Back Body Image
By Lindsay Kite, Ph.D.
1 New Notification: [Someone] added a photo of you.
Oh wow. It’s not good. It’s so not good.
Whatever the reason — bad angle, unflattering position, weird filter, googley eye, whatever. You HATE it. We’ve all experienced this one way or another. If not after being tagged in a pic on Facebook, Instagram, or a blog, then in a school picture, family portrait, or whole album of vacation pics. It’s a yucky feeling.
After you’ve exhausted all your untag/hide-from-timeline options, what comes next? For too many of us, the embarrassment of being captured in a less-than-ideal photo isn’t easily brushed off. In a world where girls learn from childhood to monitor their appearance at all times, and where public identities are carefully crafted online at every waking moment, a picture speaks more words than ever. For some, the sight of a photo she deems unattractive is enough to spark thoughts and reactions directly related to one of our favorite (like the bad kind of favorite) subjects: body shame.
You’d think someone who has spent the last decade researching that subject would be immune to the effects of it, right? I should be unflinching and invincible in the face of bad photos of myself, right? Ugh, I wish. Let’s use my own personal example of being captured in a cringe-worthy pic to illustrate what body shame can do to a gal, and how to fight that shame with some healthier options, shall we? I’m not one to hide in a photo. I actively resist the temptation to self-objectify or hold myself back from activities (or photos) because of concern over what I look like while engaging in those activities (or being pictured in those photos). I posed for a group photo and thought nothing of it until Instagram and FB notified me of a newly uploaded photo that had an unanticipated effect: it made me feel sick. Because I hated the way I looked so much. It struck a yucky chord in my brain that told me I was disgusting and everyone on the planet was going to see the documented evidence of how disgusting I was. Sounds asinine, you say? Yeah, definitely.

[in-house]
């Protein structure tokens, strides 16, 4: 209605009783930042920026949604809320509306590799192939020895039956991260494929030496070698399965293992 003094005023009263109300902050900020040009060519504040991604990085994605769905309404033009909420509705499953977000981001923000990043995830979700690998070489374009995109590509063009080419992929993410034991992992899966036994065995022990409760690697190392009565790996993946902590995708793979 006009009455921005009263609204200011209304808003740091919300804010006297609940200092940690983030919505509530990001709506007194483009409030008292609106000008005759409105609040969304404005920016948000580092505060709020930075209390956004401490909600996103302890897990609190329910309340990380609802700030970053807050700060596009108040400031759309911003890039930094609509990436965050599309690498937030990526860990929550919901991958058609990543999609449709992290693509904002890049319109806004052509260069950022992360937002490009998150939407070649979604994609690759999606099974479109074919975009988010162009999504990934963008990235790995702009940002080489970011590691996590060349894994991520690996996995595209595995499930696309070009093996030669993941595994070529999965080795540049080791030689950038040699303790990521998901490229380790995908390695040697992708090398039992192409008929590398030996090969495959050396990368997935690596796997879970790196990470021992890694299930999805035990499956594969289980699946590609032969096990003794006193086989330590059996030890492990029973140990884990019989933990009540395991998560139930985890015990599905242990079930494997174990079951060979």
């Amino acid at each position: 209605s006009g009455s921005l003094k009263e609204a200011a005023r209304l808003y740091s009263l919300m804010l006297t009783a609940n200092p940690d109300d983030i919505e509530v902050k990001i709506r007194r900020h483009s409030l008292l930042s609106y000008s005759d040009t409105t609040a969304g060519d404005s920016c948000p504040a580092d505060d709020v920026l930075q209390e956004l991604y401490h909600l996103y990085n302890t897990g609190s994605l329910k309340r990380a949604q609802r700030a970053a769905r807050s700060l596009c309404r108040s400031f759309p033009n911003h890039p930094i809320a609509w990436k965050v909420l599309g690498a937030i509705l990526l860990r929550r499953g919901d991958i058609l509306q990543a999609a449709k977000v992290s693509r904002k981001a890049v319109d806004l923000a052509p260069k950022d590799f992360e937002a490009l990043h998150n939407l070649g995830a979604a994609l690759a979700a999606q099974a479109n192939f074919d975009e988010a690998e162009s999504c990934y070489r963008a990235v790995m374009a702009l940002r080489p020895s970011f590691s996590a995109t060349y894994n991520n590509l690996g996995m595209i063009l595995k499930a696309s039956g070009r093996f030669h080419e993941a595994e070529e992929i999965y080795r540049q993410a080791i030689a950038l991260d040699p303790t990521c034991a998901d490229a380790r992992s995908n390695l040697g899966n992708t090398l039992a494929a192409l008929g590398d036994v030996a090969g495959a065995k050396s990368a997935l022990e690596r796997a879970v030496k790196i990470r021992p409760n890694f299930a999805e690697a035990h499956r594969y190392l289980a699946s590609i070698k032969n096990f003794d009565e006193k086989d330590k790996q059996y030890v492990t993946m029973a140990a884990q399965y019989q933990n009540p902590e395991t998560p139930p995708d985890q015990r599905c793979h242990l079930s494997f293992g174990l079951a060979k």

This is your brain: “That’s not a great photo. Oh well.”
THIS is your brain on body shame: “This photo has captured what I really look like — not what I think I look like. Why didn’t anyone tell me I look so awful? I’m never wearing those clothes again. What made me think I should be in the front of the photo? I’m always going to be in the back now. I can’t wear my hair like that anymore. Is the gym still open so I can go run and burn off the crappy food I ate at the party?” Asinine doesn’t begin to describe it, but the “brain on body shame” doesn’t see the asinine-ness of those thoughts — it takes those thoughts and runs with them. Almost literally. On a treadmill. And not for healthy reasons. But the gym was closed, and thankfully, my education and experience as a body image researcher started to kick in pretty quickly to tell me that what I was experiencing was all too familiar and entirely conquerable.
Shame makes us want to HIDE or FIX the thing that doesn’t meet our standards. That showed up immediately for me in depressing thoughts of planning to hide in pictures, throw out clothes, and burn as many calories as I could quickly. And speak of the devil, beginning with puberty, females are TWICE as likely to experience depression as males. This is directly associated with our objectifying culture, which leads us to evaluate and control our bodies more in terms of our sexual desirability (a.k.a. self-objectification) than our desires, health, or competence. Self-objectification has been linked to way too many negative consequences: disordered eating, plans for cosmetic surgery, diminished mental and athletic performance, anxiety and depression, etc., and these occur among women of all backgrounds.